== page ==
G20: Rail and ports deal linking Middle East and South Asia announced on summit sidelines

The US, Saudi Arabia, the EU and the UAE will participate in the multinational shipping corridor

King Abdullah Port. Photo: Economic Cities and Special Zones Authority
Powered by automated translation

A rail and ports deal linking the Middle East and South Asia was announced on Saturday on the sidelines of the G20 summit in New Delhi.

The US, Saudi Arabia, the EU, the UAE and other G20 partners agreed to explore a shipping corridor project to augment trade flows between Europe and India.

“This is a big deal,” US President Joe Biden said. “This is a really big deal.”

The corridor will help boost trade, deliver energy resources and improve digital connectivity.

The deal will benefit low and middle-income countries in the region, and enable a critical role for the Middle East in global commerce.

"India began the Sabang port in Indonesia, the multimodal project with Myanmar and Thailand, Sagarmala in India, and Chabahar in Iran, so this corridor is a natural outcome and provides a vision," Srikanth Kondapalli, professor in Chinese studies at Delhi’s Jawaharlal Nehru University, told The National.

"China's BRI has left in its wake debts in 16 countries including in this region with Sri Lanka, Pakistan and Kenya. India's spice route project thus becomes robust and with the Africa-Asia Growth Corridor with Indonesia and Japan, this becomes inclusive."

The move comes amid US efforts for a broader diplomatic deal in the Middle East that would have Saudi Arabia recognise Israel.

Indian Prime Minister Narendra Modi, European Commission President Ursula von der Leyen and other leaders from around the world participated in the announcement.

The corridor is aimed to link Middle East countries by railway and connect them to India by port, helping the flow of energy and trade from the Gulf to Europe, thereby cutting shipping times, costs and fuel use.

The rail and shipping corridor would help physically tie together a vast stretch of the globe, improving digital connectivity and enabling more trade among countries, including with energy products such as hydrogen.

Ms Von der Leyen described the project as a “green and digital bridge across continents and civilizations.”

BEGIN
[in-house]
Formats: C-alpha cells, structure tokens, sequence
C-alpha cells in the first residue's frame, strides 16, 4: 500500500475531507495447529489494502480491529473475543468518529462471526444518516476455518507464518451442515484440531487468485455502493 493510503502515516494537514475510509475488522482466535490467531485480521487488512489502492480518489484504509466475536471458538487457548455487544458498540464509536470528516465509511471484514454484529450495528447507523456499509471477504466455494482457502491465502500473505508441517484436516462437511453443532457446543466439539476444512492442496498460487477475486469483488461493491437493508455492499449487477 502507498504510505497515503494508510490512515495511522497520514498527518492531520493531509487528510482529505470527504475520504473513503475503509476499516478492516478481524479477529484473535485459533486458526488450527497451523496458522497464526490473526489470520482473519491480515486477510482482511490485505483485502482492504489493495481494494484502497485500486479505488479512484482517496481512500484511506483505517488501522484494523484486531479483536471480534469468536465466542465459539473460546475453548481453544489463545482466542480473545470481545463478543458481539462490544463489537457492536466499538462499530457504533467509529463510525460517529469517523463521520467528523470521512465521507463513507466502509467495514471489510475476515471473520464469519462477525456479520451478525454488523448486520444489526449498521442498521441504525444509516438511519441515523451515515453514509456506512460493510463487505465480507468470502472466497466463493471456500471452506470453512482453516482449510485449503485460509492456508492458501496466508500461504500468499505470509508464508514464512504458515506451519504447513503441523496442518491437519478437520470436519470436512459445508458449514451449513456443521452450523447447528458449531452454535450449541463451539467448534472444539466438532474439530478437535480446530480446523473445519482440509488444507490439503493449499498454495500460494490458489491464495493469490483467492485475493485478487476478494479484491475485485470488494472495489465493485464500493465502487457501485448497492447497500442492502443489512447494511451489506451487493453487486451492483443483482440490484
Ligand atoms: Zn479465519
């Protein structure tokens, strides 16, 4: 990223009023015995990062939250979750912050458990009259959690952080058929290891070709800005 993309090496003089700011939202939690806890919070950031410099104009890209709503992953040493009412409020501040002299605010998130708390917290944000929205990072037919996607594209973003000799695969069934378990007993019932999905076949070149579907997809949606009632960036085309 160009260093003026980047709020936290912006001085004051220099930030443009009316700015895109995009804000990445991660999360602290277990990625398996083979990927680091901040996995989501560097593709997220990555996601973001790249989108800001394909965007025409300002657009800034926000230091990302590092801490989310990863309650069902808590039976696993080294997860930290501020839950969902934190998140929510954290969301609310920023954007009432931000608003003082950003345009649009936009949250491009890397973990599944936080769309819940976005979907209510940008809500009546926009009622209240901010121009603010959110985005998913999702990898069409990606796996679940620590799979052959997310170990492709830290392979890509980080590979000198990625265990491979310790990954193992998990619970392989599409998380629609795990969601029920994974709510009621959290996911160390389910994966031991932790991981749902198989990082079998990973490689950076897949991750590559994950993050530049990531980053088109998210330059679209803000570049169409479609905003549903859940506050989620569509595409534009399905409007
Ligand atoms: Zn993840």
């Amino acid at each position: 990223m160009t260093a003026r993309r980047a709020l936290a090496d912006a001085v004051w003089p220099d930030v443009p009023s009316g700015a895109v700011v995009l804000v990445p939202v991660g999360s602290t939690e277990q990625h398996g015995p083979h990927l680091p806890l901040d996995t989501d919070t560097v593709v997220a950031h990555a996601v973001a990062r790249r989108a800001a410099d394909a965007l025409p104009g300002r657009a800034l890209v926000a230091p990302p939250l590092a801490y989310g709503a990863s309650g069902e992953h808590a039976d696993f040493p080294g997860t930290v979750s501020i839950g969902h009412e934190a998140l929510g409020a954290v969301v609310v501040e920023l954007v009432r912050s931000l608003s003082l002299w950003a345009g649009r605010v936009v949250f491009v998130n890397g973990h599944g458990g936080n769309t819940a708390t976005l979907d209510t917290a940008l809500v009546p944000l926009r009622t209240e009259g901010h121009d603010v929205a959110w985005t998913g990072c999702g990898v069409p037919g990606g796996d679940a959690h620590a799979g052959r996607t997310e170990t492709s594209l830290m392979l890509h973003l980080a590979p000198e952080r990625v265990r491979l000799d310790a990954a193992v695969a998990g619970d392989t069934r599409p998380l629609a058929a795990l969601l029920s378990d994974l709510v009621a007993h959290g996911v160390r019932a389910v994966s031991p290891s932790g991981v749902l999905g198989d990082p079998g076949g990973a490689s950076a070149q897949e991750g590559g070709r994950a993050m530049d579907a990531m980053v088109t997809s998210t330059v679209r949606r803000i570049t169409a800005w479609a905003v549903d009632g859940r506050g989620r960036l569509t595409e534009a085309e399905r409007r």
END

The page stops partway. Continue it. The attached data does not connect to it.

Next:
She added that it includes cables to transmit electricity and data.

She also announced a “Trans-African Corridor” connecting the Angolan port of Lobito with landlocked areas of the continent: the Kananga province in the Democratic Republic of Congo and the copper-mining regions of Zambia.

A greeting from Indian Prime Minister Narendra Modi as he waits on the leaders of the G20 countries, in New Delhi, India, on September  9, 2023. AP

The corridor is meant to counter China's vast investment in global infrastructure, aim to increase rail-bound trade between India and Europe by up to 40 per cent.

Michael Kugelman, South Asia Institute director at The Wilson Centre, said the plan could be a significant response to China's much-vaunted Belt and Road Initiative, which has spread Chinese influence, investments and commerce across Europe, Africa, Asia and Latin America.

Amos Hochstein, Biden's coordinator for global infrastructure and energy security, laid out a rough timeline for the project over the next year.

In the next 60 days, working groups will put together a fuller plan and set timelines.

The first phase will involve identifying the areas that need investment and where physical infrastructure can be connected between countries.

Mr Hochstein said the plans can be put into place over the next year so that the project can move onto setting up finances and construction.

With agency reports

Updated: September 09, 2023, 2:07 PM